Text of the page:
Matter of Zemple

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489 N.W.2d 818 (1992)

In the Matter of Loren Lyle ZEMPLE.

No. C7-92-1099.

Court of Appeals of Minnesota.

September 29, 1992.

James W. Brandt, St. Peter, for appellant Zemple.

*819 W.M. Gustafson, Nicollet County Atty., Todd W. Westphal, Asst. County Atty., St. Peter, for respondent.

Considered and decided by HUSPENI, P.J., and LANSING and KLAPHAKE, JJ.

OPINION

HUSPENI, Judge.

Appellant challenges his commitment as mentally ill on the grounds that the trial court erred in taking judicial notice of a prior proceeding and that the court's finding of dangerousness is not supported by sufficient evidence. We affirm.

FACTS

In March of 1992, appellant Loren Lyle Zemple's father filed a domestic abuse action under Minn.Stat. ch. 518B (1990) in district court. At the hearing on the petition, appellant's father testified that appellant slapped him in the face. Appellant was not represented by counsel at this action and did not cross-examine his father. The trial court found that appellant had, in fact, slapped his father in the face and on March 16, 1992, the trial court issued an order for protection.

On March 27, 1992, the trial court issued appellant a citation for violation of the order for protection, and ordered that appellant undergo a competency evaluation. This evaluation had not been completed at the time of this appeal.

On April 23, 1992, a petition for judicial commitment was filed against appellant. At the hearing on the petition, upon respondent's request and over appellant's objection, the court took judicial notice of the file and the testimony given in the domestic abuse action.

Upon completion of the evidentiary hearing, the trial court determined that appellant was mentally ill. In its memorandum accompanying the order for commitment, the trial court found that appellant exhibited "grossly disturbed behavior or faulty perceptions" both before the court and in a psychiatric evaluation. The trial court also found that "[t]here is clear and convincing evidence that [appellant] poses a substantial likelihood of physical harm to others." In reaching this conclusion, the trial court referred specifically to testimony of appellant's father at the domestic abuse action.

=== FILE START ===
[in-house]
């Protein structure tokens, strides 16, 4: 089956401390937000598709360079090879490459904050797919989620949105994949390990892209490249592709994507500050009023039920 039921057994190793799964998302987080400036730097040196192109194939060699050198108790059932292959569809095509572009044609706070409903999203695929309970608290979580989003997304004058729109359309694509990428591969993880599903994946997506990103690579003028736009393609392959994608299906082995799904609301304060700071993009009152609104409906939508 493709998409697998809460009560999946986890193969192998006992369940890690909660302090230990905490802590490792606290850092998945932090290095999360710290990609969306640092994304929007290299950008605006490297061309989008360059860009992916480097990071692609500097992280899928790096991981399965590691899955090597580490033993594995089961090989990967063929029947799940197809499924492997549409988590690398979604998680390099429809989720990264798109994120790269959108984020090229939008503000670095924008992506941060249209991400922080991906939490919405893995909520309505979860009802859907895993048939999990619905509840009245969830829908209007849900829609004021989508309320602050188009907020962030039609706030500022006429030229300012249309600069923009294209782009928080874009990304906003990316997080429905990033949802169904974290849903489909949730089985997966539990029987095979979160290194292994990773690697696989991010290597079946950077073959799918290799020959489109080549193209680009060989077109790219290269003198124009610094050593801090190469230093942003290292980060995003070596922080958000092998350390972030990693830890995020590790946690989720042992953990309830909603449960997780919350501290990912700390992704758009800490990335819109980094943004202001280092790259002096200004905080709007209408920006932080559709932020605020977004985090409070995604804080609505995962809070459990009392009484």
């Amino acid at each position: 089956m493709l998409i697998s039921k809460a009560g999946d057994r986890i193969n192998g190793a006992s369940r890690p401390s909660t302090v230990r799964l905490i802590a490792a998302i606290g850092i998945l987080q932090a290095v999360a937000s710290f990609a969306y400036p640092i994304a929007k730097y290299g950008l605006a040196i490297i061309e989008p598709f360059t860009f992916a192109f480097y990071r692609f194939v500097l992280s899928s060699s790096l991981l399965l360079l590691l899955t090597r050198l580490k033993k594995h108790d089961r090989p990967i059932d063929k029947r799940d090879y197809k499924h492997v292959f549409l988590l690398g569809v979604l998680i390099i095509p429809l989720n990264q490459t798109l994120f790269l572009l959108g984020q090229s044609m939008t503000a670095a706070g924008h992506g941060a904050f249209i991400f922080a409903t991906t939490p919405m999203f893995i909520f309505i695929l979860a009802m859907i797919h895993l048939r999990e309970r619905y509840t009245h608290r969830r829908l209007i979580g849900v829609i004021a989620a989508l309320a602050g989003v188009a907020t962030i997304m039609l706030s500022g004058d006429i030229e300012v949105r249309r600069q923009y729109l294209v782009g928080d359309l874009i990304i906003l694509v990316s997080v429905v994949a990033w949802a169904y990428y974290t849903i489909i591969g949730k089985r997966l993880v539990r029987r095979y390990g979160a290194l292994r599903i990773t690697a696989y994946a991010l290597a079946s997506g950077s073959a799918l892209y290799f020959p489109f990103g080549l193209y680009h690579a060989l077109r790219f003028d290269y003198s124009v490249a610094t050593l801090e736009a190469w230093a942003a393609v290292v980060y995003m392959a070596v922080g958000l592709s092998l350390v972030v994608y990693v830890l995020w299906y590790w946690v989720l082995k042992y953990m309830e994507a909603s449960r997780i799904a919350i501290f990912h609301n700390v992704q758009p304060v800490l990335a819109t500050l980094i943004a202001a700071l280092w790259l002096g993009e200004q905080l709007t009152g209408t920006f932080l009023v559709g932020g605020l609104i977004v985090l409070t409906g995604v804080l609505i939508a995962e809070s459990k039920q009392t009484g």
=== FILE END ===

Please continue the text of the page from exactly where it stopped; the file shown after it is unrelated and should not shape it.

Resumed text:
ISSUES

1. Did the trial court err in taking judicial notice of the domestic abuse action?

2. Is the trial court's finding that appellant poses a substantial likelihood of physical harm to self or others supported by sufficient evidence on the record?

ANALYSIS I.

Appellant claims that the trial court erred in taking judicial notice of the domestic abuse file. "[R]ulings on the admissibility of evidence are left to the sound discretion of the trial court." In re Conservatorship of Torres, 357 N.W.2d 332, 341 (Minn.1984).

[Minnesota Rule of Evidence] 201(b) allows the court to take judicial notice of adjudicative facts: "A judicially noticed fact must be one not subject to reasonable dispute in that it is either (1) generally known within the territorial jurisdiction of the trial court or (2) capable of accurate and ready determination by resort to sources whose accuracy cannot reasonably be questioned."

In re Miner, 424 N.W.2d 810, 813 (Minn. App.1988), pet. for rev. denied (Minn. July 28, 1988) (quoting Minn.R.Evid. 201(b)).

The Minnesota Supreme Court has explained:

The function of judicial notice is to expedite litigation by eliminating the cost or delay of proving readily verifiable facts (citation omitted). Judicial notice of records from the court in which a judge sits would appear to greatly serve this function and satisfy the requirement of [Minnesota Rule of Evidence] 201(b)(2).

In re Welfare of Clausen, 289 N.W.2d 153, 157 (Minn.1980).